You can hardly walk through a café, subway station or even a public park without picking up WiFi on your smartphone. Almost anywhere you turn, there’s a wireless Internet network to greet you. But there’s one spot the mobile Web can’t go: underwater.
Water poses a problem for wireless Internet, which employs almost the same technology as walkie-talkies, cell phones and other mobile devices to convert the 1s and 0s of computer code into radio waves. Radio waves travel poorly through water, UCSB’s ScienceLine noted, especially at the frequency the Internet requires.
While very low frequency radio waves – waves with a frequency between 3 and 30 kilohertz – are used in submarine communication systems, Internet radio waves have to transmit at frequencies of 2.4 gigahertz or 5 gigahertz in order to accommodate larger data, according to How Stuff Works.
A prime example of the limitations of underwater communications is the robotic vehicle sent down to explore the wreckage of the Titanic. The vehicle needed a very heavy and expensive cable attached to it in order to communicate with a boat 12,500 feet, or about 2.4 miles, above it.
Researchers from the University of Buffalo are developing a way to wirelessly transmit the Internet underwater. According to Phys.org, they recently tested a system in Lake Erie, just south of downtown Buffalo, N.Y. They submerged two 40-pound sensors into the water, and then communicated with them wirelessly through a laptop.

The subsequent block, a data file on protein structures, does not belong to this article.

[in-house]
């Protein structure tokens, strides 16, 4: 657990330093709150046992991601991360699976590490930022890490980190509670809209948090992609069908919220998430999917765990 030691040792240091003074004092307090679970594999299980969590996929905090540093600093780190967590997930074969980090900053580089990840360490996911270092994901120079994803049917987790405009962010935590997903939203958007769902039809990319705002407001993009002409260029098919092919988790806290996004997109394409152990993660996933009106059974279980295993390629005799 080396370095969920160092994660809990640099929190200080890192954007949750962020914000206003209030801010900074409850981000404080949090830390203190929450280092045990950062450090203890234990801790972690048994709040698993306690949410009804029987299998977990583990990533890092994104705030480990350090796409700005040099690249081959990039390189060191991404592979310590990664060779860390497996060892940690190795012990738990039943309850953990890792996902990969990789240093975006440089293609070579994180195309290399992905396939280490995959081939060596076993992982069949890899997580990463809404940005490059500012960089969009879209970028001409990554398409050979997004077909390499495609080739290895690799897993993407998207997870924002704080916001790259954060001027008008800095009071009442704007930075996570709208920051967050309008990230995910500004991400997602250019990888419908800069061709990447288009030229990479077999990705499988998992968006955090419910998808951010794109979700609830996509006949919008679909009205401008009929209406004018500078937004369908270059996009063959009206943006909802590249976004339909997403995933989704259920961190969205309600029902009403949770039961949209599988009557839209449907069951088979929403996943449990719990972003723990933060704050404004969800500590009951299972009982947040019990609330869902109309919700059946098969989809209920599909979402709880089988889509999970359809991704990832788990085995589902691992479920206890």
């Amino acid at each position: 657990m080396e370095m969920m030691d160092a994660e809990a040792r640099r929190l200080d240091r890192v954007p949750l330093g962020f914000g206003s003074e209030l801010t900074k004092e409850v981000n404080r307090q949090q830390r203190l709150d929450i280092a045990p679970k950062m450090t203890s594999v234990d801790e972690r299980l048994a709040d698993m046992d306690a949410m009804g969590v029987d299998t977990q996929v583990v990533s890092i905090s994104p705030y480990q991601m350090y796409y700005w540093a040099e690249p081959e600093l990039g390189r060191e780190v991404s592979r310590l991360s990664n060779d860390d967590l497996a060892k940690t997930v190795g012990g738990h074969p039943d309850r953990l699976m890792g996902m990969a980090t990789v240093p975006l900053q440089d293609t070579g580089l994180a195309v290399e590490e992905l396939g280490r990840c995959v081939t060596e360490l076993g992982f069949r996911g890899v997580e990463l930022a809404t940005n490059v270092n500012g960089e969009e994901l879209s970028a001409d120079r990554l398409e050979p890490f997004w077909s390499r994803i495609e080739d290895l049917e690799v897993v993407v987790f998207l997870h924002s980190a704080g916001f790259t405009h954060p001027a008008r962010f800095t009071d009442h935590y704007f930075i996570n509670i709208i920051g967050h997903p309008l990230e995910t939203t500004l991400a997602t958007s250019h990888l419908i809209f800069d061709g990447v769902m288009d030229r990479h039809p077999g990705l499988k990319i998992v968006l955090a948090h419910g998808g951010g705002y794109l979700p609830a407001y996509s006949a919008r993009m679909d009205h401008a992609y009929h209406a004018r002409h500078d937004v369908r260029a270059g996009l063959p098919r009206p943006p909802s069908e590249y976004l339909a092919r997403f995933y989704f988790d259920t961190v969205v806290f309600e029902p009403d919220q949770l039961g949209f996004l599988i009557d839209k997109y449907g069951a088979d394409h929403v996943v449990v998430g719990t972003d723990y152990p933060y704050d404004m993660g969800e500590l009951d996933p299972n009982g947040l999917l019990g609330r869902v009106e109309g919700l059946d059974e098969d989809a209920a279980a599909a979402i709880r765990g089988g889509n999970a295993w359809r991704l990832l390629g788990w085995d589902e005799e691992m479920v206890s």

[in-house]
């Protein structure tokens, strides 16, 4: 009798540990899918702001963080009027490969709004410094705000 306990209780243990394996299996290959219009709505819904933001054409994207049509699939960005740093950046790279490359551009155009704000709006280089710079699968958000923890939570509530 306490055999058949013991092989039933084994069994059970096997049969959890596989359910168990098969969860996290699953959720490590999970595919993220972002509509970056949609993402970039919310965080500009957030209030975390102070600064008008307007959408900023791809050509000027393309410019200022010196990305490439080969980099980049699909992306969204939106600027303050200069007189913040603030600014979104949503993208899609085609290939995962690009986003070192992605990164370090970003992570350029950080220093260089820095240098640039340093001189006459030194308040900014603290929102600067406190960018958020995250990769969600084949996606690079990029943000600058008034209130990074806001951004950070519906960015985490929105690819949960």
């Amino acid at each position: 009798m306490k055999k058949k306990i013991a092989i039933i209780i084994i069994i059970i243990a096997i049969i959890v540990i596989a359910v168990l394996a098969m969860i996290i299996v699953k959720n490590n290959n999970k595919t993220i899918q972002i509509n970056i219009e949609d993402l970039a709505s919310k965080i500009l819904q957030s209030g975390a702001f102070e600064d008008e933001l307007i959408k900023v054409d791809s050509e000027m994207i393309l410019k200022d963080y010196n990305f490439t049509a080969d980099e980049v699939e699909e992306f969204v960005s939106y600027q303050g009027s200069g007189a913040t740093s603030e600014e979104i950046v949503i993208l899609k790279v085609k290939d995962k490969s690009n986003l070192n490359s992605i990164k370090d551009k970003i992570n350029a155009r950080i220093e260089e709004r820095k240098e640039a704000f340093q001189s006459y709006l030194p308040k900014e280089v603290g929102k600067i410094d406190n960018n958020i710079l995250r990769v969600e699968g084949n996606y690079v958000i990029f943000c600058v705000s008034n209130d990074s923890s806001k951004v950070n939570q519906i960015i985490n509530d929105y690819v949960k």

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“A submerged wireless network will give us an unprecedented ability to collect and analyze data from our oceans in real time," Tommaso Melodia, a University of Buffalo associate professor of electrical engineering and the project’s lead researcher, said in a press release on the university’s website. “Making this information available to anyone with a smartphone or computer, especially when a tsunami or other type of disaster occurs, could help save lives.”
Current underwater communication technology, like that used by the Navy and National Oceanic and Atmospheric Administration, or NOAA, relies on sound waves.
NOAA’s tsunami sensors, for example, located on the sea floor transmit information to buoys on the surface through the use of acoustic waves. Technology on the buoy then turns that information into radio waves.
The university’s research is funded by the National Science Foundation, a U.S. government agency that sponsors research in non-medical fields of science and engineering, including the recently shuttered Antarctic research program.
The reason for developing underwater wireless Internet isn’t so you can scuba dive and shop Amazon at the same time. Researchers hope that by improving underwater communication, they can make improvements in tsunami detection, pollution monitoring and offshore oil and natural gas exploration.